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TeeVee Awards '02: Most Unjust Cancellation

Outside of complete indifference or a schadenfreude-induced chorus of joyous hosannas, there are exactly three ways you can react to the news that a television program has been cancelled, seemingly for no good reason at all.

1. You can start hoarding your allowance, cutting back on your tithing, and passing the hat around to like-minded friends and associates to generate enough petty cash to either rent advertising space on a Ventura Freeway billboard or buy a splashy full-page advertisement in Variety, exhorting boneheaded TV executives to rethink their rash decision.

2. You can launch a massive letter-writing campaign, the likes of which haven't been seen outside of the courtroom denouement of "Miracle on 34th Street" -- the original, not the crummy remake -- to flood the inbox of every craven network suit with entreaties to restore your favorite show to its rightful place in the prime-time lineup.

3. You and your no-account Internet pals can concoct some phony-baloney award so that you can fete the doomed show one last time before cheerless network executives stuff the remains into a cardboard box and bury them in a potter's field.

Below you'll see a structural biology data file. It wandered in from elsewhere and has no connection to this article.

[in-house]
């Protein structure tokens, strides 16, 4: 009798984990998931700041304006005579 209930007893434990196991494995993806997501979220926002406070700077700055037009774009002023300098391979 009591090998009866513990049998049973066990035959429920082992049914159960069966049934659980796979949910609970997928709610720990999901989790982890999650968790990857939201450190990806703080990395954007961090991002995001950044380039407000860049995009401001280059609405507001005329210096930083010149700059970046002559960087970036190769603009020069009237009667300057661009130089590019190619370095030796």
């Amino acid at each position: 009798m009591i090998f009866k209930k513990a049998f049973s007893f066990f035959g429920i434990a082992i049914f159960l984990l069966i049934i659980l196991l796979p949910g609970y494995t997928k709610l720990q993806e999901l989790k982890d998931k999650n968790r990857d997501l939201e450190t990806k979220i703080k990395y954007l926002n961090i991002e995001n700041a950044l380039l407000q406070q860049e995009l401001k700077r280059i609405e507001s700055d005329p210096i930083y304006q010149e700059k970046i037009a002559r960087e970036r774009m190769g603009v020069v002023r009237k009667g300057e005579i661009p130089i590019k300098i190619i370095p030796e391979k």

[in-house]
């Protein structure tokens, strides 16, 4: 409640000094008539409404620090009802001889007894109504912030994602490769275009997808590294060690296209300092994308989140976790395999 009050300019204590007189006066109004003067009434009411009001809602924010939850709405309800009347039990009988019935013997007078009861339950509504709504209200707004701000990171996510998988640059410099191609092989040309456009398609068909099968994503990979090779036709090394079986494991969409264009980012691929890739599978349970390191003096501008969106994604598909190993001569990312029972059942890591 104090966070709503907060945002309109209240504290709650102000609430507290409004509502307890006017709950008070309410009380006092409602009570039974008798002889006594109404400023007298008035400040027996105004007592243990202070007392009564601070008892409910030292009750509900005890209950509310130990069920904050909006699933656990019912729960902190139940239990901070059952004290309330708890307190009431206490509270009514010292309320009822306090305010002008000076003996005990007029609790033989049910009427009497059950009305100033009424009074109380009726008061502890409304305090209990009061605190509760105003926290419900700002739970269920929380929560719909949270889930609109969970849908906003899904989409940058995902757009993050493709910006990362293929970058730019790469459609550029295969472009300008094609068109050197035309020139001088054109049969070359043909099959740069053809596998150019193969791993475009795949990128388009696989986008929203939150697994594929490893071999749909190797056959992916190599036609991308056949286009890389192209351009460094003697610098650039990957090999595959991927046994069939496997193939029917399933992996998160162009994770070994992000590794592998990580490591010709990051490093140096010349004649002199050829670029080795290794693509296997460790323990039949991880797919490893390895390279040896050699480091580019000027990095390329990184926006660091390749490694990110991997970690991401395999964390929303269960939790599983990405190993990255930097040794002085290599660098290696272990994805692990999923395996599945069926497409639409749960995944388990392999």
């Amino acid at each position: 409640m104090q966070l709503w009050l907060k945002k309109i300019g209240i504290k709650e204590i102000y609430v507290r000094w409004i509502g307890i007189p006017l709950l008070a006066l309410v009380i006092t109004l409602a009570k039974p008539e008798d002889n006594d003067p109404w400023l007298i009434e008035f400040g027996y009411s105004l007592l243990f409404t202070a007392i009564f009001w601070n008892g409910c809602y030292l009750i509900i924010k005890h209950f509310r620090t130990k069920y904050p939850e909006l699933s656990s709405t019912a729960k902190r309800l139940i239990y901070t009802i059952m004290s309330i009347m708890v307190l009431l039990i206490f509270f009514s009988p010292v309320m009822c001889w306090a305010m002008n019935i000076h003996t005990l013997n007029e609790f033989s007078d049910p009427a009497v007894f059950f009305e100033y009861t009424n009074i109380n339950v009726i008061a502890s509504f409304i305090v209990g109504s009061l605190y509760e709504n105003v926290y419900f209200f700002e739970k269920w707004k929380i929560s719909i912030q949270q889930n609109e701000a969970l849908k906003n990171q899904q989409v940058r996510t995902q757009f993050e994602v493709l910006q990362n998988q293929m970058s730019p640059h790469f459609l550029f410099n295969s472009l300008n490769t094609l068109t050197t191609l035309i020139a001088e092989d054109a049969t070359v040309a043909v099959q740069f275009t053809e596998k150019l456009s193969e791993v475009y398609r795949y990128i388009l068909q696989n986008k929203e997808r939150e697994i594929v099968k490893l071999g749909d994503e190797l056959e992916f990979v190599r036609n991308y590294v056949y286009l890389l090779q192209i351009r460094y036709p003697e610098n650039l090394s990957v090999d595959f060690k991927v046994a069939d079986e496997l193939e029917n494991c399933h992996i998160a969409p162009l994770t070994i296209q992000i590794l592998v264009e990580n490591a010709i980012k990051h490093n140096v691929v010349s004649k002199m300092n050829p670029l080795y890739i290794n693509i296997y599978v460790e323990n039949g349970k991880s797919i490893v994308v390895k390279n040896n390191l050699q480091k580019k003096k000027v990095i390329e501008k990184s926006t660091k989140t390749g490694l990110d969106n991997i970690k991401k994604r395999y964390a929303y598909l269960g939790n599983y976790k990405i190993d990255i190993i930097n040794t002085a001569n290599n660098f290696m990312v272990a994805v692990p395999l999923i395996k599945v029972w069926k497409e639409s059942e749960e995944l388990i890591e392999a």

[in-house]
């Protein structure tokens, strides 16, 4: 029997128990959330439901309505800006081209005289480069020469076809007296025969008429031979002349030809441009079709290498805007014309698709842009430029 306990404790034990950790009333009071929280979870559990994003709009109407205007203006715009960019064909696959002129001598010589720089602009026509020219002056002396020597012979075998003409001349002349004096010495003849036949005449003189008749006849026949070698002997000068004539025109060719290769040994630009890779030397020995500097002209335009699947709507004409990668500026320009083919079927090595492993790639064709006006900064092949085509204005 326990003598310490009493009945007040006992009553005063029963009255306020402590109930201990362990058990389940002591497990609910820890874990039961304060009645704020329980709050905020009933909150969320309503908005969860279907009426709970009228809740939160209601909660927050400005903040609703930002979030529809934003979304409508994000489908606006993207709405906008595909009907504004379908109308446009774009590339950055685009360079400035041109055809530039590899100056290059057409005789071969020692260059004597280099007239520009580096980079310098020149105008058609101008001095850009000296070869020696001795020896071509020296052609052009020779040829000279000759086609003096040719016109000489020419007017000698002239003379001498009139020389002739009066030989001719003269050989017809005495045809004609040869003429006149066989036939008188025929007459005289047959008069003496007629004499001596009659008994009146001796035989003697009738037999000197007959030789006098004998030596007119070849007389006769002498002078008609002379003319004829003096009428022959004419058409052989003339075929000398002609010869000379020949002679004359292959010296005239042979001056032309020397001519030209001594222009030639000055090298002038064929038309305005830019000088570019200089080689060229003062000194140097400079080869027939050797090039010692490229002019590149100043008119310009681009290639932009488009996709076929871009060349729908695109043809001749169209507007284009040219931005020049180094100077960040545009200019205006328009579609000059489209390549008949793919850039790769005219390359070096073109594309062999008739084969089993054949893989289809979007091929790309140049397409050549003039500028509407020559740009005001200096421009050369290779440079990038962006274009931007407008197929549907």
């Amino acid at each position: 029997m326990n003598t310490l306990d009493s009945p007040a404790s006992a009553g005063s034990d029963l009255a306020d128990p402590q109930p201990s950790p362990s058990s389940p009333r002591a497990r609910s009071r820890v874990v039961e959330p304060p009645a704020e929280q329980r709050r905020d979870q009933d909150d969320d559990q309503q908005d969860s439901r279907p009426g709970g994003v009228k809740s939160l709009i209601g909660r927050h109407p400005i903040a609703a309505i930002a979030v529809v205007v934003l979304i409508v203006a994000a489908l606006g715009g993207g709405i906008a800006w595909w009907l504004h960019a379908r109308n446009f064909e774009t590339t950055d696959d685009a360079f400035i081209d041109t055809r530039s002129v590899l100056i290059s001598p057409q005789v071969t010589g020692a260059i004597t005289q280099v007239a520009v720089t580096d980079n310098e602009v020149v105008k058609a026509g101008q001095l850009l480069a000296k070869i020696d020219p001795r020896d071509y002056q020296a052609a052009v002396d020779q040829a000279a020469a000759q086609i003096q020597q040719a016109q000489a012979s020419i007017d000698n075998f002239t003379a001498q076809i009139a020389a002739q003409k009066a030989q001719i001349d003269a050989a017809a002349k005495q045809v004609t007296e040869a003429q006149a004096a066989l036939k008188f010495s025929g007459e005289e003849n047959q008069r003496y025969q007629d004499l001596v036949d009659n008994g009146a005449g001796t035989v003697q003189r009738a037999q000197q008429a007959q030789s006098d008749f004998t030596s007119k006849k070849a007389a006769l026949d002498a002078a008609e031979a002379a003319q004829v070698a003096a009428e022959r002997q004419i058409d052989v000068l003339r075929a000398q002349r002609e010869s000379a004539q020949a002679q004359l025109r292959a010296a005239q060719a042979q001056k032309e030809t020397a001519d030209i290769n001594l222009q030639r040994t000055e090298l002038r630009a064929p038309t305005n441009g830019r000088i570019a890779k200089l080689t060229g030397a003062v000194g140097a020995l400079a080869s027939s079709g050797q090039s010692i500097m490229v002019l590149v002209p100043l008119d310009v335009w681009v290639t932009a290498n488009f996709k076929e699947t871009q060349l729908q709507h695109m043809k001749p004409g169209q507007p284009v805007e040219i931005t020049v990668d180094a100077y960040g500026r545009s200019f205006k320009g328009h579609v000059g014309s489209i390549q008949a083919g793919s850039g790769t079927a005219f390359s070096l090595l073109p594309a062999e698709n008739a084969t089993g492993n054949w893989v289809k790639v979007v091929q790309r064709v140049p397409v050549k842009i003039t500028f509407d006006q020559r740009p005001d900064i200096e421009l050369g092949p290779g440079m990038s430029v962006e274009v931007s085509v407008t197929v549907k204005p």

(There is a fourth option, just in case you happen to have a fairly well-received show -- we'll call it Farscape, just for argument's sake -- that has two full seasons left on its contract, and it ends up getting boned anyhow, despite the fact that it may well be the flagship show of its network, other than maybe Dark Shadows reruns. What you do then is, you curl up into the fetal position and realize that you'll never understand this wacky TV business. You also curse a lot.)

Since we're not exactly rolling in cash here at TeeVee, especially after Michaels steadfastly refuses to help out the cause by reallocating the portion of his salary earmarked for hard-core pornography, option number one is right out. As for letter-writing campaigns, while we're sympathetic to the efforts of others, we haven't been able to put our hearts into mass-mailing operations since our ill-fated attempt to convince the producers of Happy Days to do whatever it took to retain the services of Ronnie Howard and Donny Most. One minute, the two of them are trading barbs with Potsie, the next they're shipped off to Greenland, never to be seen again. And there wasn't a thing we could do to stop it. Not happy days. Sad days. Very sad days.

That leaves us with option three, and, frankly, if there's anyone who knows anything about concocting phony-baloney awards, it's us. Inventing another TeeVee Award out of whole cloth doesn't cost us a thing -- hey, it's not like we actually end up presenting these things to anybody, even when the winners are nice enough to write us and ask for their trophy (Um... check's in the mail, Futurama guys!). Giving a well-deserving show a proper Christian burial seems like the least we can do.

Well, the least we can do is to do nothing. But that doesn't seem particularly charitable, now does it?